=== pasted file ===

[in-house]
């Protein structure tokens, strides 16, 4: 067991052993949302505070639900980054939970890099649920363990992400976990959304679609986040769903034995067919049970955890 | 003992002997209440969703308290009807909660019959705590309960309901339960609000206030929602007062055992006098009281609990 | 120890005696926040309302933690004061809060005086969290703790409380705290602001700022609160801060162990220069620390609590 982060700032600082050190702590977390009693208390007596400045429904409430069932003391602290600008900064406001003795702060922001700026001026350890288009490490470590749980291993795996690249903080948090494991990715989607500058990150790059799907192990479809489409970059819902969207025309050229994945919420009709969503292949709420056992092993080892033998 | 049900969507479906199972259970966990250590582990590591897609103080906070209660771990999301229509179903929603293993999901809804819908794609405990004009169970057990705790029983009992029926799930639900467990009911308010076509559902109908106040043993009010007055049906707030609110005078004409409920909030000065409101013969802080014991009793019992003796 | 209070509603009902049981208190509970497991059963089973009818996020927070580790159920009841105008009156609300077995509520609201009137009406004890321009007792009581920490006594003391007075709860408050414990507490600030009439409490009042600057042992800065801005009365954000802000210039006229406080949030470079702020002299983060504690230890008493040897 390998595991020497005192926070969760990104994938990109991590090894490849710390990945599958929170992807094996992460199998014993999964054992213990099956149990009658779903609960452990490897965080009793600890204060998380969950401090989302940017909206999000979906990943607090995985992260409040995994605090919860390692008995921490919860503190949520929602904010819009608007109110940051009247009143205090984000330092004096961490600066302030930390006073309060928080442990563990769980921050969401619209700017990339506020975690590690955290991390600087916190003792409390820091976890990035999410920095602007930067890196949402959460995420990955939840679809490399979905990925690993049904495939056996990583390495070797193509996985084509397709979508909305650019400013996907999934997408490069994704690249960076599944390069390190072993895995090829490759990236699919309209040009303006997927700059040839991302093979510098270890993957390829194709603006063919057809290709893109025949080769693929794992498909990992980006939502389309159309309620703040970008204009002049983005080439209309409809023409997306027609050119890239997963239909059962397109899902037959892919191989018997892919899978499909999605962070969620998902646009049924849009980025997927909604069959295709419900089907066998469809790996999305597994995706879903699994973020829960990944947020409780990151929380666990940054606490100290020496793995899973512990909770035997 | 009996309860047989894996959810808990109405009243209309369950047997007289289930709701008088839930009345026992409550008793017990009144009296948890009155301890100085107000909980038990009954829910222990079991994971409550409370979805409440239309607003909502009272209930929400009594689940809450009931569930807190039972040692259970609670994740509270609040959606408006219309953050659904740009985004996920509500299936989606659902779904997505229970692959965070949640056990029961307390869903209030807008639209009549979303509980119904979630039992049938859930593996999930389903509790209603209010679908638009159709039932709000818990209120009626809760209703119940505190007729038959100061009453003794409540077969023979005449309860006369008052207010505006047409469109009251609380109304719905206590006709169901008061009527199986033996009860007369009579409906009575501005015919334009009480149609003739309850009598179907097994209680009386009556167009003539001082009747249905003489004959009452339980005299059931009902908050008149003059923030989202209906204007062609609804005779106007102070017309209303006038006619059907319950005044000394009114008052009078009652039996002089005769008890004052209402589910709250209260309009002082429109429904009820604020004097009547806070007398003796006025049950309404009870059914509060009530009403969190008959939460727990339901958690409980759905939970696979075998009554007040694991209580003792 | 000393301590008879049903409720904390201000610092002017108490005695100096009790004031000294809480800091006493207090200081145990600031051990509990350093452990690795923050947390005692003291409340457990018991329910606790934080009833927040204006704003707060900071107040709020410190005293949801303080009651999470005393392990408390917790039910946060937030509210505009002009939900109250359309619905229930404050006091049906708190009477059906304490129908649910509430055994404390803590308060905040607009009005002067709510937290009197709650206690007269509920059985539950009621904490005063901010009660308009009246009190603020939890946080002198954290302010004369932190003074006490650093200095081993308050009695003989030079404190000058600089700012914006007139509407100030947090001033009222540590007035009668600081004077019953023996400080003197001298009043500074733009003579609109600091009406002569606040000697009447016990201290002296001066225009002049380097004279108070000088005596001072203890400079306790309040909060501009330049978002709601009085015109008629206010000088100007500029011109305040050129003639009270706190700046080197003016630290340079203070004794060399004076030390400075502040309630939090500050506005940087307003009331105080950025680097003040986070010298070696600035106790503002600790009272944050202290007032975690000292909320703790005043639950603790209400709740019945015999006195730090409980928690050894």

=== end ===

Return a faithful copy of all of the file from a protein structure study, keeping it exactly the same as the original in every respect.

[in-house]
């Protein structure tokens, strides 16, 4: 067991052993949302505070639900980054939970890099649920363990992400976990959304679609986040769903034995067919049970955890 | 003992002997209440969703308290009807909660019959705590309960309901339960609000206030929602007062055992006098009281609990 | 120890005696926040309302933690004061809060005086969290703790409380705290602001700022609160801060162990220069620390609590 982060700032600082050190702590977390009693208390007596400045429904409430069932003391602290600008900064406001003795702060922001700026001026350890288009490490470590749980291993795996690249903080948090494991990715989607500058990150790059799907192990479809489409970059819902969207025309050229994945919420009709969503292949709420056992092993080892033998 | 049900969507479906199972259970966990250590582990590591897609103080906070209660771990999301229509179903929603293993999901809804819908794609405990004009169970057990705790029983009992029926799930639900467990009911308010076509559902109908106040043993009010007055049906707030609110005078004409409920909030000065409101013969802080014991009793019992003796 | 209070509603009902049981208190509970497991059963089973009818996020927070580790159920009841105008009156609300077995509520609201009137009406004890321009007792009581920490006594003391007075709860408050414990507490600030009439409490009042600057042992800065801005009365954000802000210039006229406080949030470079702020002299983060504690230890008493040897 390998595991020497005192926070969760990104994938990109991590090894490849710390990945599958929170992807094996992460199998014993999964054992213990099956149990009658779903609960452990490897965080009793600890204060998380969950401090989302940017909206999000979906990943607090995985992260409040995994605090919860390692008995921490919860503190949520929602904010819009608007109110940051009247009143205090984000330092004096961490600066302030930390006073309060928080442990563990769980921050969401619209700017990339506020975690590690955290991390600087916190003792409390820091976890990035999410920095602007930067890196949402959460995420990955939840679809490399979905990925690993049904495939056996990583390495070797193509996985084509397709979508909305650019400013996907999934997408490069994704690249960076599944390069390190072993895995090829490759990236699919309209040009303006997927700059040839991302093979510098270890993957390829194709603006063919057809290709893109025949080769693929794992498909990992980006939502389309159309309620703040970008204009002049983005080439209309409809023409997306027609050119890239997963239909059962397109899902037959892919191989018997892919899978499909999605962070969620998902646009049924849009980025997927909604069959295709419900089907066998469809790996999305597994995706879903699994973020829960990944947020409780990151929380666990940054606490100290020496793995899973512990909770035997 | 009996309860047989894996959810808990109405009243209309369950047997007289289930709701008088839930009345026992409550008793017990009144009296948890009155301890100085107000909980038990009954829910222990079991994971409550409370979805409440239309607003909502009272209930929400009594689940809450009931569930807190039972040692259970609670994740509270609040959606408006219309953050659904740009985004996920509500299936989606659902779904997505229970692959965070949640056990029961307390869903209030807008639209009549979303509980119904979630039992049938859930593996999930389903509790209603209010679908638009159709039932709000818990209120009626809760209703119940505190007729038959100061009453003794409540077969023979005449309860006369008052207010505006047409469109009251609380109304719905206590006709169901008061009527199986033996009860007369009579409906009575501005015919334009009480149609003739309850009598179907097994209680009386009556167009003539001082009747249905003489004959009452339980005299059931009902908050008149003059923030989202209906204007062609609804005779106007102070017309209303006038006619059907319950005044000394009114008052009078009652039996002089005769008890004052209402589910709250209260309009002082429109429904009820604020004097009547806070007398003796006025049950309404009870059914509060009530009403969190008959939460727990339901958690409980759905939970696979075998009554007040694991209580003792 | 000393301590008879049903409720904390201000610092002017108490005695100096009790004031000294809480800091006493207090200081145990600031051990509990350093452990690795923050947390005692003291409340457990018991329910606790934080009833927040204006704003707060900071107040709020410190005293949801303080009651999470005393392990408390917790039910946060937030509210505009002009939900109250359309619905229930404050006091049906708190009477059906304490129908649910509430055994404390803590308060905040607009009005002067709510937290009197709650206690007269509920059985539950009621904490005063901010009660308009009246009190603020939890946080002198954290302010004369932190003074006490650093200095081993308050009695003989030079404190000058600089700012914006007139509407100030947090001033009222540590007035009668600081004077019953023996400080003197001298009043500074733009003579609109600091009406002569606040000697009447016990201290002296001066225009002049380097004279108070000088005596001072203890400079306790309040909060501009330049978002709601009085015109008629206010000088100007500029011109305040050129003639009270706190700046080197003016630290340079203070004794060399004076030390400075502040309630939090500050506005940087307003009331105080950025680097003040986070010298070696600035106790503002600790009272944050202290007032975690000292909320703790005043639950603790209400709740019945015999006195730090409980928690050894």